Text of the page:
chattr is used to change file attributes on linux file system.
So, when you use
chattr +a it only affects the
base directory itself and the subdirectories and files directly under it.
The term directory is used in a computer software context to refer to what appears to the user to be a container or folder that can hold files and other directories.
In Linux and other Unix-like operating system, everything on the
system is treated as being a file, and a directory is thus considered
to be just a special type of file that contains a list of file names
and the corresponding inodes for each file and directory that it
appears to contain. An inode is a data structure on a filesystem that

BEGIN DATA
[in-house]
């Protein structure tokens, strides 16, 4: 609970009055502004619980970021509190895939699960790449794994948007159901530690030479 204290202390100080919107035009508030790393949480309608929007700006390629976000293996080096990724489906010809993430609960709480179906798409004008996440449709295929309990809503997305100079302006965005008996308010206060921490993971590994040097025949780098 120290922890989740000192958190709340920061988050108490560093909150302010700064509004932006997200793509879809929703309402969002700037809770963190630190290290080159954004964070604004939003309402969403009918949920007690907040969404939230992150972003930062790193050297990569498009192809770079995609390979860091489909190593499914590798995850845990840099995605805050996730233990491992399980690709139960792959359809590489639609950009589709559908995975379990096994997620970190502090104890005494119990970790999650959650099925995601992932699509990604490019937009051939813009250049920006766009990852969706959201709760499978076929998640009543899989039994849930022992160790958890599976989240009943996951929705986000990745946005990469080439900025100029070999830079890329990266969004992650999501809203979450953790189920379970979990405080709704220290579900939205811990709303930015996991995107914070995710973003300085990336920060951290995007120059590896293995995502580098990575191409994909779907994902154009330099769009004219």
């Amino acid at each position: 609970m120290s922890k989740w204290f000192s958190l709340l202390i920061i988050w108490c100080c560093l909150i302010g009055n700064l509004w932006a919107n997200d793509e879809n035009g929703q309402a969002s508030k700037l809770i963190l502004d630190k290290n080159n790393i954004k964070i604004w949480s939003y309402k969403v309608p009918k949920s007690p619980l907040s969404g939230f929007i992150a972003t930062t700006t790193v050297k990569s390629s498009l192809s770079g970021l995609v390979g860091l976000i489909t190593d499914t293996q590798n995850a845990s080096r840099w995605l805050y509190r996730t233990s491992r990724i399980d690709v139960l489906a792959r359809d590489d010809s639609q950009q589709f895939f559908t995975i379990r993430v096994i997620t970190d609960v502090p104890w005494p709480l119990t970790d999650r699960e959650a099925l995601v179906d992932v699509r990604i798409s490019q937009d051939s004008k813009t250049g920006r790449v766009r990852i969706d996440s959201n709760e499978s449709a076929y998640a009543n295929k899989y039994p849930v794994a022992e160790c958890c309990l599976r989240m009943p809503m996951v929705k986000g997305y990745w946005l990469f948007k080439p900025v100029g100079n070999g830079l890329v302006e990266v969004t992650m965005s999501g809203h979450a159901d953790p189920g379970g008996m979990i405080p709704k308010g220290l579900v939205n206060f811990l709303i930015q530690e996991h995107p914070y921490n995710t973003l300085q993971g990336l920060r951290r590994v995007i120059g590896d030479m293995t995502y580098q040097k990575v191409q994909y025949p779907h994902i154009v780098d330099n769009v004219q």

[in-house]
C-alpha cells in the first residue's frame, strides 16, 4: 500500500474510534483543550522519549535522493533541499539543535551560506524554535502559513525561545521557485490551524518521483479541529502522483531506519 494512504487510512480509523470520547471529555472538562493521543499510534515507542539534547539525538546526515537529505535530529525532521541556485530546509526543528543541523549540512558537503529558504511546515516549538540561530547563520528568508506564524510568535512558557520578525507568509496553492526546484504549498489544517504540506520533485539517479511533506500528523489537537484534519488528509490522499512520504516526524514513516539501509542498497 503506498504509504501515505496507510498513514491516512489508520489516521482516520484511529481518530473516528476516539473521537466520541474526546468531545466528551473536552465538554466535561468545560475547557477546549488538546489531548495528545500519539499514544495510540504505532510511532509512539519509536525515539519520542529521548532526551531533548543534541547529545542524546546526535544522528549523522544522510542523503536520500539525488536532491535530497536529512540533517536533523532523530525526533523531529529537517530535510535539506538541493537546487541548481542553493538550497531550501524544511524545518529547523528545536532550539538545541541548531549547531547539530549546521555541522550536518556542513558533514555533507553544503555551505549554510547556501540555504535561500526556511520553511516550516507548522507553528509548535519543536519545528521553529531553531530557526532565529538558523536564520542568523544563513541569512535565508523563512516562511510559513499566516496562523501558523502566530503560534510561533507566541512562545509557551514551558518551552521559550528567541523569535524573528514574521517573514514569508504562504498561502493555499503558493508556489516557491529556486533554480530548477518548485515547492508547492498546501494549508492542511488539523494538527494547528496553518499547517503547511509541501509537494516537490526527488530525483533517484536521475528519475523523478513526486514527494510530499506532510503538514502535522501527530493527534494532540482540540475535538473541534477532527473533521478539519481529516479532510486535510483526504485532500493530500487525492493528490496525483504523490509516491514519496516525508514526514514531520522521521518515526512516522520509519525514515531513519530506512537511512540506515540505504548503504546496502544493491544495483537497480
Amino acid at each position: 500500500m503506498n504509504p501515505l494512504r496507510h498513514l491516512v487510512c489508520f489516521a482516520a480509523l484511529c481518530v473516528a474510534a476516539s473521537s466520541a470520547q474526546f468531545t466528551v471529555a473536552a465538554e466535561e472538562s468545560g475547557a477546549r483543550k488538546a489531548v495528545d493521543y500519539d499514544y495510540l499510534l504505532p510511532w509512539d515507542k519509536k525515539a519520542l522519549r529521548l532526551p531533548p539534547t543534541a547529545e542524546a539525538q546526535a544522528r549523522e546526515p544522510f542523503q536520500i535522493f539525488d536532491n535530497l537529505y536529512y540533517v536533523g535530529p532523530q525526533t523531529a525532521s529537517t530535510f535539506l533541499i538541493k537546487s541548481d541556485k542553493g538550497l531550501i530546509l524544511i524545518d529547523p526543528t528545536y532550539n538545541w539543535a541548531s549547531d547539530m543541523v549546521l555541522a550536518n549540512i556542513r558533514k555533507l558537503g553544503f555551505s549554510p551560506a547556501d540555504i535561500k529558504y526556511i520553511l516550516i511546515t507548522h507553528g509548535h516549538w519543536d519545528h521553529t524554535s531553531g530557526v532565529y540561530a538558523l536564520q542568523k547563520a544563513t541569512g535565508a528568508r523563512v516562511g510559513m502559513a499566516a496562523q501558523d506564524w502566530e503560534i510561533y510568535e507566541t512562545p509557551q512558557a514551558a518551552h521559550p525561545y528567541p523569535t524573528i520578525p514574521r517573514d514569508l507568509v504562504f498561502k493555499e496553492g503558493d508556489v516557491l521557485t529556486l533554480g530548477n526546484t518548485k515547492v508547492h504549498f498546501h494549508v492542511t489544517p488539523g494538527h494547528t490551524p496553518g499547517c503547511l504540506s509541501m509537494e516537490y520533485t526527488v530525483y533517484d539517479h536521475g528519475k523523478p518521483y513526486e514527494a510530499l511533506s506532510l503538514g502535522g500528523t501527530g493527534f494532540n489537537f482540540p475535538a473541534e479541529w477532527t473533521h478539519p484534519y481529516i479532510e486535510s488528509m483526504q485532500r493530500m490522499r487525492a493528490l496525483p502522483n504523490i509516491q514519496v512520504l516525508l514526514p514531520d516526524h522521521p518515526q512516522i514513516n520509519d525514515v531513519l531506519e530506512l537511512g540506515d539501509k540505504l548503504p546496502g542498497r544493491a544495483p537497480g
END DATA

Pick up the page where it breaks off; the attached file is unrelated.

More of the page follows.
stores all the information about a file except its name and its actual
Therefore, it can be useful to think of the word directory as being an
abbreviation for the term directory file. Although perhaps technically
redundant, it is convenient and common to use expressions such as
files and directories when referring to the contents of a directory;
an alternative is filesystem objects.
When you use
rm -r base, it runs recursively (-r option) and tries to remove all the files and subdirectories and their contents but it fails to remove the base directory and the directories and files directly under it. But it successfully removes the files under the subdirectories.
As for the
a (append) attribute, you can add directories and files under it without any problem, but you can not delete or rename them. For me, it behaves perfectly as a file with it subdirectories and files directly under it.
What you wanted to achieve, to protect the directory and all the subdirctories and files under it, you should have used the
-R option to set or add the attribute
Recursively to each and all.
As documentd here:http://linux.die.net/man/1/chattr